Sun | Dec 15, 2019

9-y-o suspected of taking life in St Mary - Therapist urges parents to respect children, be alert for telltale signs of suicide

Published:Wednesday | November 20, 2019 | 12:43 AMChristopher Thomas and Carl Gilchrist/Gleaner Writers
Scott

WESTERN BUREAU:

A pall of gloom hung over the community of Mason Hall near Port Maria in St Mary yesterday as residents awoke to the shocking news of a suspected suicide by nine-year-old Jaden Grant.

The St Mary police told The Gleaner that on Monday evening, Jaden was at home with his father when he left his dad’s company and went into a bedroom.

When his father didn’t see him return, he went inside the room to investigate about 7:15 p.m.

He reportedly found Jaden, a student of the Port Maria High and Preparatory School, hanging from a window grille with a baby receiving blanket tied around his neck.

Efforts to resuscitate him were unsuccessful.

The police said that the investigations were ongoing, with early indications suggesting suicide.

A number of children have been suspected of taking their own lives this year, including 13-year-old Jillian Smith, who was found hanging from a length of rope at her home in Chatham, St James, in September; 12-year-old Renesha Henry of Belle Plain, Clarendon, who was found hanging from a tree in her yard in August; and 16-year-old Sydonie Johnson, who reportedly hanged herself at her Newton, St Elizabeth, home in January.

According to a 2014 UNICEF report, 60 per cent of Jamaicans who were admitted to hospital after attempting suicide were below the age of 25, while 69.9 per cent of students polled admitted to having had suicidal thoughts within the past year.

BE ALERT

Western Jamaica-based family therapist Dr Beverly Scott is calling on parents to be more observant of their children’s behavioural patterns and show them greater respect in order to negate the conditions that could spark suicidal tendencies.

“Parents and caregivers need to understand their children’s development and how to handle it. In my experience, most parents don’t know how to deal with them and don’t treat them with respect, but children of both sexes can develop suicidal tendencies depending on the relationship they’ve had with their parents,” said Scott.

She added that parents should seek to nurture their children’s physical, mental and psychological development and avoid embarrassing them even while administering discipline.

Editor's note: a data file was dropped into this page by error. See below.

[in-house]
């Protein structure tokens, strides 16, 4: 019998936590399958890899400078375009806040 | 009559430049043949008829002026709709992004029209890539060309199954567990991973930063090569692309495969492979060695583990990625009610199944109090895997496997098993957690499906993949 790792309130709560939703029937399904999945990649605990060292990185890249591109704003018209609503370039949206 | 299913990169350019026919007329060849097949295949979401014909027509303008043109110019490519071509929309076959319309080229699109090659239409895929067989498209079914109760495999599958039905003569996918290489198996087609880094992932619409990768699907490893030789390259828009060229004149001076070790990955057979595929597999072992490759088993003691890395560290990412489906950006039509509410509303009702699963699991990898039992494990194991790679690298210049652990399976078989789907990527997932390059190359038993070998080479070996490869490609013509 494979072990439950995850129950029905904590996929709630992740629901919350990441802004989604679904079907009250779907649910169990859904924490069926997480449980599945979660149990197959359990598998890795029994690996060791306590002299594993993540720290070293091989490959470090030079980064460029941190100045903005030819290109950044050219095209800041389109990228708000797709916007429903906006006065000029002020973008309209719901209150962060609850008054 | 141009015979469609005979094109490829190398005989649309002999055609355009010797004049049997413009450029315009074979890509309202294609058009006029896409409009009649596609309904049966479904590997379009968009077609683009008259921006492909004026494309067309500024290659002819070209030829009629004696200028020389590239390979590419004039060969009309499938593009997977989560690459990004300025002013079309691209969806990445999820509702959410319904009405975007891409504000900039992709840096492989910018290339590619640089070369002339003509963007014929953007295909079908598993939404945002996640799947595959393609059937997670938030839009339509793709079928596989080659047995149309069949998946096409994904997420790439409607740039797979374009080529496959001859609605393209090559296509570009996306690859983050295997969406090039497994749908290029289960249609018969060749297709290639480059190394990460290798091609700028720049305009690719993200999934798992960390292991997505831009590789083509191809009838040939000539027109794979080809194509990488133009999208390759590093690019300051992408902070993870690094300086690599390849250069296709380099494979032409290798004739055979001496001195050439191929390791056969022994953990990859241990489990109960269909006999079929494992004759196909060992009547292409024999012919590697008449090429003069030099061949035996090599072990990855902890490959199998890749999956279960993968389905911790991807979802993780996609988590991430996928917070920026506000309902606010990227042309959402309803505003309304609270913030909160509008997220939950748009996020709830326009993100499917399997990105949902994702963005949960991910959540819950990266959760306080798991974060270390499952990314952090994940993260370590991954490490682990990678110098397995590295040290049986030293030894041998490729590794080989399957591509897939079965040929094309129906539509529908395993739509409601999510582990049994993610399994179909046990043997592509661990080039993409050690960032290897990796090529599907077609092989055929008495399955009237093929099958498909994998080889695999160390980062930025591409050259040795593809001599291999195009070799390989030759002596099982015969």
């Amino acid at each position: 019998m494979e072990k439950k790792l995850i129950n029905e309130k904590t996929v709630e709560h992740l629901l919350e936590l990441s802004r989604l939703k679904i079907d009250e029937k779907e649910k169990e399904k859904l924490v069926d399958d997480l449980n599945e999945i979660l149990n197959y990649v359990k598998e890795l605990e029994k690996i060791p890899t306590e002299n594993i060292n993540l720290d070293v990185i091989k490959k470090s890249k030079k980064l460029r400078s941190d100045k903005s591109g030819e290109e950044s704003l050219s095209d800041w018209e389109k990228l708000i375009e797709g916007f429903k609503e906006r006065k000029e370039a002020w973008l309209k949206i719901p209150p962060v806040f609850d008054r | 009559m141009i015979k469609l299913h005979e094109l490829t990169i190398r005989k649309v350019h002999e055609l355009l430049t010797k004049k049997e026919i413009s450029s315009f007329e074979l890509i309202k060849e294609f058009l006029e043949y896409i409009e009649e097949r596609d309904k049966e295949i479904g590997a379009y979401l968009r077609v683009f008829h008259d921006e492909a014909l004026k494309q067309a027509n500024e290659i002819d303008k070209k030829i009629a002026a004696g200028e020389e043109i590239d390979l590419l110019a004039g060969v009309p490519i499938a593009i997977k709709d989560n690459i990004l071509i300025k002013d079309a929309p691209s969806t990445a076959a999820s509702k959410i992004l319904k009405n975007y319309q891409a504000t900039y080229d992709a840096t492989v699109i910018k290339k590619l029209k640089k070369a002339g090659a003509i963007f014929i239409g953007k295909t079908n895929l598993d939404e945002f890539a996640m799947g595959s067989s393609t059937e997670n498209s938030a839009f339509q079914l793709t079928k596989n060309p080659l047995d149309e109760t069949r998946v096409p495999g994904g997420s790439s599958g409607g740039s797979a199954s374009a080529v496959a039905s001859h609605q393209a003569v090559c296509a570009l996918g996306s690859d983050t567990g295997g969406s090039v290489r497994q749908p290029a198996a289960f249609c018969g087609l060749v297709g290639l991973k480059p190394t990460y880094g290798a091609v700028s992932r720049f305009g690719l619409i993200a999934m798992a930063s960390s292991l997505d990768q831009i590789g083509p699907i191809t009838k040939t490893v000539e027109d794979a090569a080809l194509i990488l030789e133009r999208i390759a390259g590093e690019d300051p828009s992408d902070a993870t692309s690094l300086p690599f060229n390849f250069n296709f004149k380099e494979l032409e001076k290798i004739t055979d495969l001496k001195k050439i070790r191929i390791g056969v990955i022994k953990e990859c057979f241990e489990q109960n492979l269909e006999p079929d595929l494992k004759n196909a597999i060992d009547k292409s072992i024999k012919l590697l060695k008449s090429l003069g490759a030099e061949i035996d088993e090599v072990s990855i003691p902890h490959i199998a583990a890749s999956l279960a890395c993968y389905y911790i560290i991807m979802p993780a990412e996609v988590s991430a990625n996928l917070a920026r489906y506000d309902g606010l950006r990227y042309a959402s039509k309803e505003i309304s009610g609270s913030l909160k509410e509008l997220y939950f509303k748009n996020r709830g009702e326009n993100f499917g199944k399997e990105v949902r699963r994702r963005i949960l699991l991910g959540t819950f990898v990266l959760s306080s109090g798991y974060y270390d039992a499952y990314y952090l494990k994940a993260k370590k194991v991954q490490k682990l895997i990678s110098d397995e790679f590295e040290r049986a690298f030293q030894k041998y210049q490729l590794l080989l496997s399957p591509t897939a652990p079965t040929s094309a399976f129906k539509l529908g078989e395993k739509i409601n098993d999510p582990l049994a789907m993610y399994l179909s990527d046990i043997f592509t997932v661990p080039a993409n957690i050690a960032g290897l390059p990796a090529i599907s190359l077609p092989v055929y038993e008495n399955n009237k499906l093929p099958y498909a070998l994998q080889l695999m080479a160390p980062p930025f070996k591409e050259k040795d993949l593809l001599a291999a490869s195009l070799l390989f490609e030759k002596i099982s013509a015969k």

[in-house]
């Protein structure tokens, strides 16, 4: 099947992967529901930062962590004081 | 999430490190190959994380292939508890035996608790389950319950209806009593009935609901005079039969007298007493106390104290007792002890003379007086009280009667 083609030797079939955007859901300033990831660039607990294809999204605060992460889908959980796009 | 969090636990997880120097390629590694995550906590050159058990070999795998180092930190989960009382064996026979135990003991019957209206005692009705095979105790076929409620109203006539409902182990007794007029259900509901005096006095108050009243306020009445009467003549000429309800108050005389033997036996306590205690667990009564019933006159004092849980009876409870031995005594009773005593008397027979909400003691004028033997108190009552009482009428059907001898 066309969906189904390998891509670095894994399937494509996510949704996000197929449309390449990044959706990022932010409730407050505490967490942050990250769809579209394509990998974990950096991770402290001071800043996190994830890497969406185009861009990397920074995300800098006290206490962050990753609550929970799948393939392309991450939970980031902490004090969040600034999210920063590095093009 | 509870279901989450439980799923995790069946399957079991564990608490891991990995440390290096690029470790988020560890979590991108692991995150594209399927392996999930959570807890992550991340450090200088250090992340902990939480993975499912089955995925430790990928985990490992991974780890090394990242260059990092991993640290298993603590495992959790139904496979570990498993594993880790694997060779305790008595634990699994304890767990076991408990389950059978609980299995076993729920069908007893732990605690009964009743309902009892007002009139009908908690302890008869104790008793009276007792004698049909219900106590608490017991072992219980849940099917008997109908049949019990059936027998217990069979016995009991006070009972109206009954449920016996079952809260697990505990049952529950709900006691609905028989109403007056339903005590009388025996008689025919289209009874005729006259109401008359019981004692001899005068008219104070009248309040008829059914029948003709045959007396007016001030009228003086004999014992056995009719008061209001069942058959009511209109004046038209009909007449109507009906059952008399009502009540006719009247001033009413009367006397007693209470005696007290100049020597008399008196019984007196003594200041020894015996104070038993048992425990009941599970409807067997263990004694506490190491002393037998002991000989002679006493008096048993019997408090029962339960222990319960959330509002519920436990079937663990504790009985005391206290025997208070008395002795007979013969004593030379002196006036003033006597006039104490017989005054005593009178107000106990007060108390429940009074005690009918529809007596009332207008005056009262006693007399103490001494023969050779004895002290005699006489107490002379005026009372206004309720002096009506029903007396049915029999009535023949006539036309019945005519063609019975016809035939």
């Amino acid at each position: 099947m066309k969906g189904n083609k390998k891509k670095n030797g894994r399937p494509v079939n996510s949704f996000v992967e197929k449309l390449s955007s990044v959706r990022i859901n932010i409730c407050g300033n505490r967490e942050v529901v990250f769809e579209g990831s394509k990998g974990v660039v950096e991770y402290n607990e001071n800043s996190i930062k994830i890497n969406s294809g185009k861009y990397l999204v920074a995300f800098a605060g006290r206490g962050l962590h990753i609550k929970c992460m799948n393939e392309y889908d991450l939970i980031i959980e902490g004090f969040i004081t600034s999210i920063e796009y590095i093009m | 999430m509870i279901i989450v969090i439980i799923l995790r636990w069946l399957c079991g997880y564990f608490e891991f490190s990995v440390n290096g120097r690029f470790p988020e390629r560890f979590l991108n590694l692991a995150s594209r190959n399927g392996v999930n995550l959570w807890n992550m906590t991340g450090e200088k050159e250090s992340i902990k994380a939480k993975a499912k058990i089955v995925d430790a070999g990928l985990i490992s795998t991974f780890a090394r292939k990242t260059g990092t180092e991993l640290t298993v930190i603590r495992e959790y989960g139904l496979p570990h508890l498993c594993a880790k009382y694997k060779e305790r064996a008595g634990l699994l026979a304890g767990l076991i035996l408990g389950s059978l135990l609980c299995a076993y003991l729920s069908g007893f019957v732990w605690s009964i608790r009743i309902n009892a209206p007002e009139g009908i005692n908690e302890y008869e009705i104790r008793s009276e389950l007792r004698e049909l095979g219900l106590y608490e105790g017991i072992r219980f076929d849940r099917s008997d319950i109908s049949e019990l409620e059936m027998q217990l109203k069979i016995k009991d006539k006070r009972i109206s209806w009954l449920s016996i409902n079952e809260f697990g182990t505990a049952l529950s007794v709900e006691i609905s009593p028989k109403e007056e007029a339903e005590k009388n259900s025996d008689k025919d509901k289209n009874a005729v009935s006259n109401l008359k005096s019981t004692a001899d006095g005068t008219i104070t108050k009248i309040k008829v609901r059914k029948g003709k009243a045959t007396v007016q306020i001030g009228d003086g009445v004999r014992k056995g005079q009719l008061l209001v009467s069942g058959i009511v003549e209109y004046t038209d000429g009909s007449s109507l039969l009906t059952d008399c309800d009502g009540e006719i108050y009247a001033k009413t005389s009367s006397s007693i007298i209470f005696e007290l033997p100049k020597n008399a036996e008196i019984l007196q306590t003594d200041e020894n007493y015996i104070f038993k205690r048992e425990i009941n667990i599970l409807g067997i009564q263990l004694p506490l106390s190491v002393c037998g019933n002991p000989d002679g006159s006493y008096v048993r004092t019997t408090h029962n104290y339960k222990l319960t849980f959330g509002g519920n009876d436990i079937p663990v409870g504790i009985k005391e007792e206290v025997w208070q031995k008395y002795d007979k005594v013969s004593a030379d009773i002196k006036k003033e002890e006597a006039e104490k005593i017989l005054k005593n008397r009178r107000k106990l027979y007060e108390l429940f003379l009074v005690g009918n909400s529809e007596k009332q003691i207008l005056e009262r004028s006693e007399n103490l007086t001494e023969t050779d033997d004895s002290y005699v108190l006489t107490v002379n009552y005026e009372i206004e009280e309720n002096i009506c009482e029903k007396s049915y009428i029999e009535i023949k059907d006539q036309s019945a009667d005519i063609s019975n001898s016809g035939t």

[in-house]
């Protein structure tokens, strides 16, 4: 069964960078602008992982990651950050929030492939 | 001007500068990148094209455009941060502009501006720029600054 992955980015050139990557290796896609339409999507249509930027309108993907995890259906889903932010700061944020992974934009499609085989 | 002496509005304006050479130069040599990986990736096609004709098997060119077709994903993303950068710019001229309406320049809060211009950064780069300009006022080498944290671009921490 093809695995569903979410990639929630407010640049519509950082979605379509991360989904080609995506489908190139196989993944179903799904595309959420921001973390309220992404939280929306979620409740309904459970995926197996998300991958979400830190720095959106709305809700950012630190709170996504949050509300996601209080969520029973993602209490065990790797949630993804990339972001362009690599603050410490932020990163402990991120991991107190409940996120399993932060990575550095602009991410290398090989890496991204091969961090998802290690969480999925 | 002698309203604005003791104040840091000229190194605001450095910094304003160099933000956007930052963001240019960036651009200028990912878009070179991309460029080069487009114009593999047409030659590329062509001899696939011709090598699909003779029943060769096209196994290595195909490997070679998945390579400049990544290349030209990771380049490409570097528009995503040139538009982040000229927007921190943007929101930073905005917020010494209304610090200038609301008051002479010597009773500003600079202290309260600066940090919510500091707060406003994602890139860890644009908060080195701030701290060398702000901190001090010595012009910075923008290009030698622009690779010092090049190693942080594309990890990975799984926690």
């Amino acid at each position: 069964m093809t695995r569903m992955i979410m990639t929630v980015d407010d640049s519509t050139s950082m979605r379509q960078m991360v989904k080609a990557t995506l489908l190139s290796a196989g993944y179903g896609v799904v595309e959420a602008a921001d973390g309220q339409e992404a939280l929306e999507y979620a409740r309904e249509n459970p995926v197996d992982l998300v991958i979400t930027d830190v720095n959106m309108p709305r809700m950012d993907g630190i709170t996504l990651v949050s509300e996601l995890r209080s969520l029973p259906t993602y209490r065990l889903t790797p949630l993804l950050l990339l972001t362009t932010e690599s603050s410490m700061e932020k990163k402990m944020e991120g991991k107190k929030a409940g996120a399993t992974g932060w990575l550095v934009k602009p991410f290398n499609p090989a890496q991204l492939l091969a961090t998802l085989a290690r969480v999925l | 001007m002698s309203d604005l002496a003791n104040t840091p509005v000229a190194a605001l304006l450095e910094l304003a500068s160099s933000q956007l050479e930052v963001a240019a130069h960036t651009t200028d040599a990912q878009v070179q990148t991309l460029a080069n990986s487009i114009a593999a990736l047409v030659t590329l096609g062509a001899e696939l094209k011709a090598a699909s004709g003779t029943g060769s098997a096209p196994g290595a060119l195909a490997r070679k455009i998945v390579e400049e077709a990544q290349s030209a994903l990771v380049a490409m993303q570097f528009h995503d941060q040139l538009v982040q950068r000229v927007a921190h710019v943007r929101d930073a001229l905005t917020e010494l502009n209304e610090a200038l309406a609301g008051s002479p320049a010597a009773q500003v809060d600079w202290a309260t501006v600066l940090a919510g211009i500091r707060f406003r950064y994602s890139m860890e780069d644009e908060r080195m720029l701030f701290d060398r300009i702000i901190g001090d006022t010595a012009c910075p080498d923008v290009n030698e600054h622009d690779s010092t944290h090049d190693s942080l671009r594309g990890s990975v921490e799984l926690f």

“If children have very good relationships with their parents and the parents are giving them good guidance, then when they get to puberty, those children will be more stable and unlikely to develop suicidal tendencies,” noted Scott. “But children who’ve had a history of abuse and neglect are more likely to develop suicidal tendencies because they’re not strong enough to deal with the issues that come up against them at that age.”

Scott also noted that teenagers may feel suicidal based on physiological changes in puberty and conflicting feelings about their peers, parents, and authority figures.

“Children at that age are going through what we call a biopsychosocial crisis. Psychologically, it’s the sense that ‘teachers are saying this, parents are saying this, peers are saying this’, so this can confuse them and throw them into turmoil, causing them to develop suicidal tendencies,” explained Scott.

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Telltale signs that a child may be experiencing suicidal tendencies:

- They may become withdrawn.

- They may start to eat much less or much more than usual.

- They may not be as interested in schoolwork or friends as before; if they were good students before, the grades may start to fail.

- They may start sleeping too much or too little.

- They may say that nobody likes them, or they may want to go where nobody can find them.

- They may say they hate their parents.

- They may say there’s nothing worth living for.

- They may give away specially treasured items to friends.

- They may voice what they are going through in order to bring your attention to it.

- They might take a few pills or other items they know will harm them, and then disclose it.

- If depressed, they may appear like they are coming out of it, as if they have got an answer to solving the depression.

- They may confide in their friends that they are planning to do something.